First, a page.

Campbell Ritchie
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  28
Finding out whether those equals methods are ever called is part of the process of finding whether changing anything will break anything.
Mike Simmons
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  10
Yup. And we're suggesting two different ways to find them. My way is just more aggressive.
Campbell Ritchie
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  28
I see what you mean about aggressive. I only just now noticed the suggestions about an exception.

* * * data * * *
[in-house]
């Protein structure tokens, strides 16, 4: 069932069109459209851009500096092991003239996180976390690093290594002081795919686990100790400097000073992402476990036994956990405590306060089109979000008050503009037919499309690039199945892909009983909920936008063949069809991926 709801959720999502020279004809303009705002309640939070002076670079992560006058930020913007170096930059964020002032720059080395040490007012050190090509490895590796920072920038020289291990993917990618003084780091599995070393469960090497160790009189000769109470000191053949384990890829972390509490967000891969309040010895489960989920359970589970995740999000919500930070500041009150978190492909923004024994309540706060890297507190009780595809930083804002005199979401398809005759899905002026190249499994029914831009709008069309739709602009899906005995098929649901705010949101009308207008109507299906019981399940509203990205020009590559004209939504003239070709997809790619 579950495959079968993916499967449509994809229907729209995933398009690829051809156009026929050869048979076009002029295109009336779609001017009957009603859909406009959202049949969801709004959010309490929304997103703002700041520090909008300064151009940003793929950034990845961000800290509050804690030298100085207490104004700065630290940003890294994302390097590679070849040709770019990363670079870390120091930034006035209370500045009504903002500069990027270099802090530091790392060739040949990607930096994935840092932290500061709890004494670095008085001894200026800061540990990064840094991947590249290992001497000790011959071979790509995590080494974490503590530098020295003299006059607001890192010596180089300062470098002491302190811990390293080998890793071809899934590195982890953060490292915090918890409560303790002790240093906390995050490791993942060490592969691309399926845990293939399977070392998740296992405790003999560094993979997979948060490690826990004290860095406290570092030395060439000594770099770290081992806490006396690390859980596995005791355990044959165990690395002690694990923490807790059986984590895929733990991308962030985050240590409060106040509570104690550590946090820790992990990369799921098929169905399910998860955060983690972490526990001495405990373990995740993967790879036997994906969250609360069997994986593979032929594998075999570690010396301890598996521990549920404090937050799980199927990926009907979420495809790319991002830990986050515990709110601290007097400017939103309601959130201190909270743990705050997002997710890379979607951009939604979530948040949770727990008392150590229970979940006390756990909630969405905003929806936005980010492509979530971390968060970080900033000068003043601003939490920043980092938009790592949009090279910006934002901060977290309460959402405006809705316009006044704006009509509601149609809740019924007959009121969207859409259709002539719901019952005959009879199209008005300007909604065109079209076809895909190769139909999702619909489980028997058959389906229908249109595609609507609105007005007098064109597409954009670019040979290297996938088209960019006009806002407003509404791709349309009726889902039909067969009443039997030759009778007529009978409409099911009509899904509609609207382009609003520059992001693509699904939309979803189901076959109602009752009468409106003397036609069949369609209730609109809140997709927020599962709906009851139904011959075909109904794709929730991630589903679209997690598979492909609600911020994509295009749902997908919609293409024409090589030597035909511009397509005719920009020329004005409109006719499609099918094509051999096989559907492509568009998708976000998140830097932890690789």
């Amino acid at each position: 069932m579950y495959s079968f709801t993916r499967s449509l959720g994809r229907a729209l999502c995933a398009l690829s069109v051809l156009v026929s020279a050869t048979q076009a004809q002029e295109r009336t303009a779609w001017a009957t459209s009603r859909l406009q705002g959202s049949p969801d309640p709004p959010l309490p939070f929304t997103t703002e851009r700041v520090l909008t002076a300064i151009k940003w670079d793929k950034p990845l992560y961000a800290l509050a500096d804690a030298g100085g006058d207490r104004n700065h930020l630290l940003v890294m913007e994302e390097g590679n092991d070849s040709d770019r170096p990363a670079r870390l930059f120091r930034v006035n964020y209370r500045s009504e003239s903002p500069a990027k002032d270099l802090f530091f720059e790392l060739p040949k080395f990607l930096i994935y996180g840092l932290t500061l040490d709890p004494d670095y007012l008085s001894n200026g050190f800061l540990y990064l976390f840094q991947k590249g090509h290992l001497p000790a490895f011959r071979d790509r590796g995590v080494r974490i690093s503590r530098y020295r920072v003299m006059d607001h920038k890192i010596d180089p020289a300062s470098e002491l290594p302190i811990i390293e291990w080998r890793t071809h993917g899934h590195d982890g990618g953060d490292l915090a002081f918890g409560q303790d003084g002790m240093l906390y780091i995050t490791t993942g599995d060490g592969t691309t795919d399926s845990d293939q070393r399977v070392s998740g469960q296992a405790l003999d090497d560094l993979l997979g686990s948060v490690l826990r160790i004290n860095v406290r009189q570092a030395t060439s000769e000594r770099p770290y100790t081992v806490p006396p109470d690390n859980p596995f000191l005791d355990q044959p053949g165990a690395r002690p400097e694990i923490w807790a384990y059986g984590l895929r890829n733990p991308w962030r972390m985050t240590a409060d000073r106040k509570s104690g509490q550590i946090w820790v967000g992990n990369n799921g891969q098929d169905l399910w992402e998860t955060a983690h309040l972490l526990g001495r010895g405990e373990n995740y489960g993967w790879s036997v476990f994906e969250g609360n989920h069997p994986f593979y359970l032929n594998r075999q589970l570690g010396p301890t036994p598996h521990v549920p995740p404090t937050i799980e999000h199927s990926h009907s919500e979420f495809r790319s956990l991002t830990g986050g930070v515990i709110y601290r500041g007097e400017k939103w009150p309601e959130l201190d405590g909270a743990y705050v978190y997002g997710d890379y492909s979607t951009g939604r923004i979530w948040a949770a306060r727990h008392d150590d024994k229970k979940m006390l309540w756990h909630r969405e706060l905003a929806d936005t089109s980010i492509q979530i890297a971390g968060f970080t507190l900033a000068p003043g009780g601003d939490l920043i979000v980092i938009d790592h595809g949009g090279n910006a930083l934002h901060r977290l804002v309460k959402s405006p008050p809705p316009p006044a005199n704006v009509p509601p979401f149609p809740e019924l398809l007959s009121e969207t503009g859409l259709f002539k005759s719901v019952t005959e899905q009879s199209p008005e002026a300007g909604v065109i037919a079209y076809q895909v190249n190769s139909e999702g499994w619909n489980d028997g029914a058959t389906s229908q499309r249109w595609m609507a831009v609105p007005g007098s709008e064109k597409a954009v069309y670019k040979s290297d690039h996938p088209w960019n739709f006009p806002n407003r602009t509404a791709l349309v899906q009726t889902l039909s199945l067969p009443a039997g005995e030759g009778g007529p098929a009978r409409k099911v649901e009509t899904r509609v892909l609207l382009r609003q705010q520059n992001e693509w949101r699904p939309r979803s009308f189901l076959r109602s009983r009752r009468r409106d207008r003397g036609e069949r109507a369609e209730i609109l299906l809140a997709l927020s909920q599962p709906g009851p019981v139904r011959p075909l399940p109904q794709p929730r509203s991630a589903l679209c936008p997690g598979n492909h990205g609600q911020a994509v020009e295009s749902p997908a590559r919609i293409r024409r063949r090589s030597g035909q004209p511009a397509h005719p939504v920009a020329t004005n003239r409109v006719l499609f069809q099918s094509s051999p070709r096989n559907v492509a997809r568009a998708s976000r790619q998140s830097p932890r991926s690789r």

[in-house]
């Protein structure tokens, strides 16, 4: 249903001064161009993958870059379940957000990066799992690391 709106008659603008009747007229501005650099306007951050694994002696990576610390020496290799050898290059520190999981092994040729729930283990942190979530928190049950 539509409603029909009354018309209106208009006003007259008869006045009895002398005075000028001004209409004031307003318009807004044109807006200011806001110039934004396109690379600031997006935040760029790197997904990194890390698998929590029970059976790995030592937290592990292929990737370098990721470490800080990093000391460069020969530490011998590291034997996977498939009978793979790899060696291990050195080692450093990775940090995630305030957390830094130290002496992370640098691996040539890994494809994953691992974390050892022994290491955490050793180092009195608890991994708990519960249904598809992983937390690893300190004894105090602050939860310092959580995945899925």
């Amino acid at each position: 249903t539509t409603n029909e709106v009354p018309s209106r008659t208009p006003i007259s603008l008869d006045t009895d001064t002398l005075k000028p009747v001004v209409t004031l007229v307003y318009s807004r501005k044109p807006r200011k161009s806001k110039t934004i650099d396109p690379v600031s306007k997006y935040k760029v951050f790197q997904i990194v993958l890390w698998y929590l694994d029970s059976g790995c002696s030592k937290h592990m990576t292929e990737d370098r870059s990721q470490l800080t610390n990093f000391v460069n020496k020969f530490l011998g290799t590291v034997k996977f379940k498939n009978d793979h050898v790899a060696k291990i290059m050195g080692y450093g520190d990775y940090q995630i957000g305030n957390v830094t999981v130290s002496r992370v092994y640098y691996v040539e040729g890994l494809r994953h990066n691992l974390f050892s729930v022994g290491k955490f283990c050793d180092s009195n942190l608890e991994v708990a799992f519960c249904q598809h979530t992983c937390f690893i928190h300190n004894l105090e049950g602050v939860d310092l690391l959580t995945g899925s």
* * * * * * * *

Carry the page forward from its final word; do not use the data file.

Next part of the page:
Avinash Tiwari
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Joined: Sep 20, 2006
Posts: 50
Yes , its a running code. And as they say any tinkering with running code can be problematic. So far it doesn't seem to be invoking equals or being used. However can't be sure of the background on this usage of equals.
So as a safety net and precaution , overriding hashcode seems to be a safe bet and will not affect the current running anyway.

Thanks everyone for the helpful insights.

Regards,
Avinash
Campbell Ritchie
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You're welcome